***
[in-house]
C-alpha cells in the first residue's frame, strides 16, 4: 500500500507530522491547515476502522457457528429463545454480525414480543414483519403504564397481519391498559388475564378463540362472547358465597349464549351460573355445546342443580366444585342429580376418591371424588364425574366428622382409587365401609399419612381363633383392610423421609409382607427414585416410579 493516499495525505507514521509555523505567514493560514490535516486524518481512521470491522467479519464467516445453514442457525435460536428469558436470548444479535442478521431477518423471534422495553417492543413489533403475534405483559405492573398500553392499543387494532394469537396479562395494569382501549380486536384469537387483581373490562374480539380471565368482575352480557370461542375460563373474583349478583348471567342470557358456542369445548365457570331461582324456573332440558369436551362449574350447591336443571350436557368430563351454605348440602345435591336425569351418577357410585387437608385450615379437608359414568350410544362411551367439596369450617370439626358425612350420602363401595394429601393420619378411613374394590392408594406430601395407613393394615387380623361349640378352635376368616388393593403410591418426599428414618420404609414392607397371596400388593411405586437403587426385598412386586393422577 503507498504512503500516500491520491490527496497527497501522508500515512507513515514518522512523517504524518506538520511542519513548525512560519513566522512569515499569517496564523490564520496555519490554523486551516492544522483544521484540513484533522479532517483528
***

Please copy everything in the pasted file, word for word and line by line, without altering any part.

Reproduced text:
[in-house]
C-alpha cells in the first residue's frame, strides 16, 4: 500500500507530522491547515476502522457457528429463545454480525414480543414483519403504564397481519391498559388475564378463540362472547358465597349464549351460573355445546342443580366444585342429580376418591371424588364425574366428622382409587365401609399419612381363633383392610423421609409382607427414585416410579 493516499495525505507514521509555523505567514493560514490535516486524518481512521470491522467479519464467516445453514442457525435460536428469558436470548444479535442478521431477518423471534422495553417492543413489533403475534405483559405492573398500553392499543387494532394469537396479562395494569382501549380486536384469537387483581373490562374480539380471565368482575352480557370461542375460563373474583349478583348471567342470557358456542369445548365457570331461582324456573332440558369436551362449574350447591336443571350436557368430563351454605348440602345435591336425569351418577357410585387437608385450615379437608359414568350410544362411551367439596369450617370439626358425612350420602363401595394429601393420619378411613374394590392408594406430601395407613393394615387380623361349640378352635376368616388393593403410591418426599428414618420404609414392607397371596400388593411405586437403587426385598412386586393422577 503507498504512503500516500491520491490527496497527497501522508500515512507513515514518522512523517504524518506538520511542519513548525512560519513566522512569515499569517496564523490564520496555519490554523486551516492544522483544521484540513484533522479532517483528